Measurement and Metrics, a Cautionary Tale

In my last post, I talked briefly about measurement. I related a common management saying that goes something like this, “If you can’t measure it, you can’t tell if you are improving.” I don’t know who said it so I went trying to research and find out. Fascinatingly, I never did find the actual original author of the quote, but what I found instead was several cautionary tales against overly relying on measurement in terms of management.

This is something I agree with, and in fact, I have my own saying about that:

People’s behavior will be driven by the metrics they are measured by.

When it comes down to it, in many organizations most people are ultimately concerned with their job performance and career development. They want the next raise, bonus, promotion. And this means that they are looking to just do what it takes for that goal, which means doing the things that have the visibility or the recognition for their promotion or raise. As a manager and leader, long experience says it’s probably futile to try and change that, so instead embrace it and use it.

Make sure what you are measuring ties back to your goals and vision

What is your goal? Your true goal? For example, you might say something like, “We are more interested in customer satisfaction than in higher sales”. So you should follow that goal, and measure the customer satisfaction scores that your team gets.

Think about the actual behaviors that these metrics will drive

Frequently I see managers say things like the above, but then measure the team’s performance on…revenue and sales. If you do that, what do you think will happen? If you measure revenue, then that’s what you’ll get. Your team will do everything they can to maximize sales.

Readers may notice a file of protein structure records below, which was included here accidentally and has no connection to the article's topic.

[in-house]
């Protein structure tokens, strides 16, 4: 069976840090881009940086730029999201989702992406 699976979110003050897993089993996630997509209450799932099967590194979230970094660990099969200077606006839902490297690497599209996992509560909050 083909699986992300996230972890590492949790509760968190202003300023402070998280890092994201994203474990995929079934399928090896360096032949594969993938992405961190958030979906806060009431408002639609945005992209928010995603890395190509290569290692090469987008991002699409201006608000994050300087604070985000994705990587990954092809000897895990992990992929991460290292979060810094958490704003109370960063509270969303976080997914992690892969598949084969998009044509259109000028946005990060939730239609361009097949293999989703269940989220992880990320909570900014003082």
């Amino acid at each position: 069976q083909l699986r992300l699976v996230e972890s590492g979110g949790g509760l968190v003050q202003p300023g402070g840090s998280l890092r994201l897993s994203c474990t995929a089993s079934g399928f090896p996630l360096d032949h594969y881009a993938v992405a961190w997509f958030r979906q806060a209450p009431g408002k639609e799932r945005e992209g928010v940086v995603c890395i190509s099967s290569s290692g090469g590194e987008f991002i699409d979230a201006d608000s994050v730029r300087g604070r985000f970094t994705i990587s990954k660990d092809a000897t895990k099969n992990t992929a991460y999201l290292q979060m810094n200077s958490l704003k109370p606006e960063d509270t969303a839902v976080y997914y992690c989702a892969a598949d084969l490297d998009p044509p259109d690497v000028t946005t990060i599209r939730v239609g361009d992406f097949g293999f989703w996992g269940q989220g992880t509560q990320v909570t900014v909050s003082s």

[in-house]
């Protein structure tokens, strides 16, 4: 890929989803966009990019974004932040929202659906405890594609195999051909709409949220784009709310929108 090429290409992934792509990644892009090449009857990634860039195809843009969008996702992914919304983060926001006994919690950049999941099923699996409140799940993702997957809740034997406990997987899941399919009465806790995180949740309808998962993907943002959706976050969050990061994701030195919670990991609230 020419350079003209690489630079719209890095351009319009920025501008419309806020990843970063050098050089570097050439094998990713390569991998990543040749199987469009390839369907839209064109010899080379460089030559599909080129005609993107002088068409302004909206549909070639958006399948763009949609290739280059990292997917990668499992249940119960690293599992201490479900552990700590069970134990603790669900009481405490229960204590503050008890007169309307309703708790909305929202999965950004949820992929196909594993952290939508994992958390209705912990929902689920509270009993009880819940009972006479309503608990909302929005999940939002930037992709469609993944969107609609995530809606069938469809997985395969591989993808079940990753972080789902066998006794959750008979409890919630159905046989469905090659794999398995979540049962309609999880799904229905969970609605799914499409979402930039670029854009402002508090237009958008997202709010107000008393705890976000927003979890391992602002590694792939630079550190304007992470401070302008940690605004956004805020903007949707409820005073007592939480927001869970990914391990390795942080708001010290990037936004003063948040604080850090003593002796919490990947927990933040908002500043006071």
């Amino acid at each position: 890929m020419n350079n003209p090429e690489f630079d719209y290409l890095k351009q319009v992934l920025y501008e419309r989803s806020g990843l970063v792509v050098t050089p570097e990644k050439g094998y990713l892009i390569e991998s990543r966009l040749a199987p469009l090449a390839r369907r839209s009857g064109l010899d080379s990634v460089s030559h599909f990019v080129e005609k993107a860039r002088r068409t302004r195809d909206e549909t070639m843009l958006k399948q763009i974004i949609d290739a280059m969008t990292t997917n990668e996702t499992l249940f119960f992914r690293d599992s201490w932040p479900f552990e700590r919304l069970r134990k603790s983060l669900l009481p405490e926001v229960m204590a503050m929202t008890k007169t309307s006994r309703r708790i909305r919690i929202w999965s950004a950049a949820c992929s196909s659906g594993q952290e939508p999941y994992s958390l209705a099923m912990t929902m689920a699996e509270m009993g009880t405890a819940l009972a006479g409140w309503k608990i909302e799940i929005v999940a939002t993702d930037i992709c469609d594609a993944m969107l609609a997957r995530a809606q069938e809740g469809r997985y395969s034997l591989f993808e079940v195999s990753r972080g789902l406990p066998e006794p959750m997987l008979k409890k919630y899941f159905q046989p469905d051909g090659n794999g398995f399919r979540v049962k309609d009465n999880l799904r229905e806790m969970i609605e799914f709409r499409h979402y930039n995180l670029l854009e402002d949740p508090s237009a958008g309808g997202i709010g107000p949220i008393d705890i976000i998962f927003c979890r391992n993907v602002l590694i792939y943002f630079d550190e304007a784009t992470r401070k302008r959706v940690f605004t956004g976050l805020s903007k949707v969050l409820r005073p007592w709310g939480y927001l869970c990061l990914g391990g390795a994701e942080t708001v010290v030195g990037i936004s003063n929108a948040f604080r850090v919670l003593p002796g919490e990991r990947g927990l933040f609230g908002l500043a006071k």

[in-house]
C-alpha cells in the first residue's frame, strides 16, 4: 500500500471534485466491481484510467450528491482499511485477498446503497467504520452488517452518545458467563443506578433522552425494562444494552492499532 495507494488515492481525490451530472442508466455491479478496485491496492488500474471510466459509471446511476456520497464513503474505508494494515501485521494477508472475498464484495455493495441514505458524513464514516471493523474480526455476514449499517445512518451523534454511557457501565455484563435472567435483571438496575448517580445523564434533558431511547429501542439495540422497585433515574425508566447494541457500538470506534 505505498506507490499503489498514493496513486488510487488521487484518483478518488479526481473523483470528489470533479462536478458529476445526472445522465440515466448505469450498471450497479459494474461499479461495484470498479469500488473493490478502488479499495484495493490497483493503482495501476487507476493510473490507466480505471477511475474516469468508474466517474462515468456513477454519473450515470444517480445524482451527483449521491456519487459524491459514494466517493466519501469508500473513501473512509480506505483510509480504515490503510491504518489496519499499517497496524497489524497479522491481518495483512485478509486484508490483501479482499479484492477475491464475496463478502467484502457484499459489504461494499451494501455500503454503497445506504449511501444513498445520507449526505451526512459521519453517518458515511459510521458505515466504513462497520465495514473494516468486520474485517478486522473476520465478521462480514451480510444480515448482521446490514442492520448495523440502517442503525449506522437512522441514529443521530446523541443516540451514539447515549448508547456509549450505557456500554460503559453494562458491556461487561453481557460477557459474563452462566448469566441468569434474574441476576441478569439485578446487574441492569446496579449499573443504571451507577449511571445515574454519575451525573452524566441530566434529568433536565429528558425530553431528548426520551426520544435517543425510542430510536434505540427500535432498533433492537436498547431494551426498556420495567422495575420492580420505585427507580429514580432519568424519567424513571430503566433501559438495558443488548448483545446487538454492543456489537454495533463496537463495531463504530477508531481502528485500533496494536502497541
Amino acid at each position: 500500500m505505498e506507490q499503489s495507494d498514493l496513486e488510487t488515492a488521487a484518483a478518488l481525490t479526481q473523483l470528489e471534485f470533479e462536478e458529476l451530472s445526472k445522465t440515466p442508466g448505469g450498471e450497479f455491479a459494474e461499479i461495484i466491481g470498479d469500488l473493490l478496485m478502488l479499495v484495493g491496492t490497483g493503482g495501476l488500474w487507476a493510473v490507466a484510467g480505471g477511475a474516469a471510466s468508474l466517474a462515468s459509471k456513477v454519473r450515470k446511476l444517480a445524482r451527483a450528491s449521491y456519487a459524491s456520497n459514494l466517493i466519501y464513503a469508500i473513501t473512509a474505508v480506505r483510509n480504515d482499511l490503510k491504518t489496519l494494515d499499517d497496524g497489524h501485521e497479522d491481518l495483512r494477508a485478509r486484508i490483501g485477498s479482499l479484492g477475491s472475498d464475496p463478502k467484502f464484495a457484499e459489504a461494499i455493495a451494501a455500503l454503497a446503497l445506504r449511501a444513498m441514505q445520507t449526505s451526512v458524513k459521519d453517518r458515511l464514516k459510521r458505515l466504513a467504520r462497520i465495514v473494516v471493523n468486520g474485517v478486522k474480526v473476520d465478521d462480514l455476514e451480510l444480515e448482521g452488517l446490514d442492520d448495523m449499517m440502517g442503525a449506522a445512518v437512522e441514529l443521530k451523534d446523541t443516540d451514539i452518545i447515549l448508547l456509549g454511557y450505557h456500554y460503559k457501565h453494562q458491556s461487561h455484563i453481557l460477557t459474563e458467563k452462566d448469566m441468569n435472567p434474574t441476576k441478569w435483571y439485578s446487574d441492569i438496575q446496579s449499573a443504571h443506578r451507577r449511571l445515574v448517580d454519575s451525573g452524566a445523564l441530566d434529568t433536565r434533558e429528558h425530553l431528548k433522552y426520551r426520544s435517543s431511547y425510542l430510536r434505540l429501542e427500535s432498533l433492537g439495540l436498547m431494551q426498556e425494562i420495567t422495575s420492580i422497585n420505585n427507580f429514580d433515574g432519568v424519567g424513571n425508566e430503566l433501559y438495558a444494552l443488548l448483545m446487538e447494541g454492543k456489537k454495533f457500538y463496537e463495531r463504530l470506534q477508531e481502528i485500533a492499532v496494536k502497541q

When my wife worked at a call center while she was in college, her manager talked a lot about customer satisfaction, but the metrics she was measured most on were call volume and length of individual calls. With those metrics being measured, the outcome was exactly what you’d expect; call center employees would do everything they can to make the calls as short as possible, even if customer problems were not solved.

Be aware of how people will use these metrics

In fact, it can be even worse than that. There’s a famous story that goes around about a company that wanted to improve the quality of their source code. So they instituted a “bug bounty” program, where every bug that a developer found and fixed in the code would get them a $5 bonus. The results of this were exactly what you’d expect…some developers “found” a LOT of bugs, and ended up with huge bonus checks.

I wouldn’t expect that your employees would be unethical, but I am saying that you need to be aware of unintended consequences and behaviors from the metrics that you gather.


Metrics are important and valuable tools for managers and leaders, to ensure your organization is moving in the right direction and improvement. But be mindful of overusing them as ways to measure the performance of your team members, because the behaviors you encourage may not be aligned with the results you truly seek.

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